The turning torso

The Turning Torso, Calatrava’s Twisting Skyscraper in Sweden

Ian Mutuli
Updated on
Ian Mutuli

Ian Mutuli

Founder and Managing Editor of Archute. He is also a graduate architect from The University of Nairobi, Kenya.
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The Turning Torso, Twisting Torso or Rotating Torso, whatever name fits it best, Santiago Calatrava's Torso tower in Malmö is the tallest skyscraper in Sweden and a pioneer of its kind. A spectacular building depicting a human body in a turning motion, the architect gave the city a new tourist destination. It is easy to be impressed and stunned when one looks at this unusual and turned/twisted landmark.

Officially opened on the 27 of August, 2005 at 190 metres (623 feet) tall and 54 stories high, it was a first in many scales. At the time the building was completed it was also the tallest skyscraper in Scandinavia, the highest residential structure in the EU and the second tallest residential building in all Europe, the first building being the Triumph Palace in Moscow (264 metre/866 ft).

Spanish architect Santiago Calatrava  was inspired by a white marble sculpture called Twisting Torso, which influenced the building's name, Turning Torso, and design. The sculpture that is spoken of is, in fact, his own piece of art. Picture this, imagine I am an architect, I make a sculpture and the same sculpture ends up being my inspiration for a multi-billion dollar tower and I actually get away with it. Being a starchitect truly has no limits.

Looking at his background, Calatrava does wear the hat of an architect, engineer and sculptor. His combined expertise is evident especially with regard to the tower's 3-D geometric design. It is truly astonishing and inspirational.

It has made a deep influence in the industry and has added a unique feature, formwise, to skyscrapers. The revolutionary nature of Calatrava's design and its lasting impact both on its home city of Malmö, as well as on the broader world of tall building design and architecture.

The tower is divided into nine segments of five story pentagons and the topmost segment has an angle of ninety degrees clockwise if you compare it with the ground floor. Thinking about it, the concept is fairly simplified to a 90° twist from base to tip, incredible.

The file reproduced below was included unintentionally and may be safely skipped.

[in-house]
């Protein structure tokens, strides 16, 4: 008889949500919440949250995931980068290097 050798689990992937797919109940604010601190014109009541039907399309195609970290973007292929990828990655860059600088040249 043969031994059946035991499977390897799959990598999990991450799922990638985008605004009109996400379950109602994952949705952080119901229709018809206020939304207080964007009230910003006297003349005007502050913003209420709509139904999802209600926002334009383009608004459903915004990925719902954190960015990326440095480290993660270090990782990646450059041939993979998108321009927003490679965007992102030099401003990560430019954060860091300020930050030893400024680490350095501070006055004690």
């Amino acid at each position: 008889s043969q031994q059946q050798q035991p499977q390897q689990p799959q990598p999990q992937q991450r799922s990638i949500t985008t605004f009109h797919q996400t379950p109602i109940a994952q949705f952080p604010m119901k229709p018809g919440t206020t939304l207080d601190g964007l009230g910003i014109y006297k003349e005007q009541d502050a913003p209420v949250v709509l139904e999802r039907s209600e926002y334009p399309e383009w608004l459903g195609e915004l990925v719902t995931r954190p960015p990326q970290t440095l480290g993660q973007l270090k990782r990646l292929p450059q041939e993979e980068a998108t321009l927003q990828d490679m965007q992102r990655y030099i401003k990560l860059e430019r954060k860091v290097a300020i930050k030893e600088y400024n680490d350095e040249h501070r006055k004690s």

All of the floors have a strange pentagonal shape and rotate around the vertical core – and this core is supported by the exterior framework made of steel. The first segments serve as office space for the building. The next segments: three to nine offer 147 luxury apartments that have such amazing utilities imaginable.

Still on structure, it has an unprecedented architectural form, and an entirely unique combination of structural solutions. The framework consists of the core, shaped like a concrete pipe. Inside the core a concrete construction houses lift shafts and staircases. An exoskeleton around the Turning Torso's front face is made of tapered white steel tubes.

Following the concrete perimeter column, the exoskeleton's single upright is fixed to the tower between each module with horizontal and inclined tubes. These tubes reach back to steel anchors embedded in shear walls at the building's back corners. While the spine column takes perimeter vertical loads, the exoskeleton around it provides wind resistance and dampens the building's vibrations.

The structural slabs, shaped like slices of a pie that fitted together to form an entire floor, are anchored in the core. Each floor is rotated by 1.6°  to create the characteristic twist of the building. The facade is curved aluminum panels, with windows leaning either inwards or outwards, in order to follow the twist of the building.

The 53rd and 54th floor, with magnificent 360-degree views, will have conference facilities driven by HSB Malmö, the developer, under the name of "Torso Meeting." The interior, including the artwork, is also designed by Santiago Calatrava, leaving nothing to chance.

The Council on Tall Buildings and Urban Habitat (CTBUH) announced the Turning Torso Tower as 2015's winner of the 10 Year Award. The award recognizes completed tall buildings that have proven to be valuable to their cities and communities over a period of time.

This award category provides an opportunity to revisit projects that have been operational for a decade, and recognize those that have performed successfully across any number of a wide range of criteria, including environmental, engineering performance, vertical transport, iconography, and others.

Timothy Johnson, Vice Chairman, CTBUH Board of Trustees  said, “The Twisting Torso is one of those superb examples that went beyond the creation of a signature tower and helped shape an entirely new and invigorating urban fabric.”

If you've been fascinated by the architectural brilliance of this project, you'll definitely want to discover Discus High Rise, another outstanding piece of architecture in Sweden.

Project Information
Client: HSB Sweden
ArchitectSantiago Calatrava
Associate Architect: SAMARK Arkitektur & Design AB
Construction manager: NCC Sweden
Completion: 27th August 2005
Height: 190 m (623.3 ft)
Floors: 54
Apartment area: (Cube 3 to 9): 13,500 m2
Commercial area: (Cube 1 and 2): 4,000 m2
Photography: Santiago Calatrava

Ian Mutuli

About the author

Ian Mutuli

Founder and Managing Editor of Archute. He is also a graduate architect from The University of Nairobi, Kenya.
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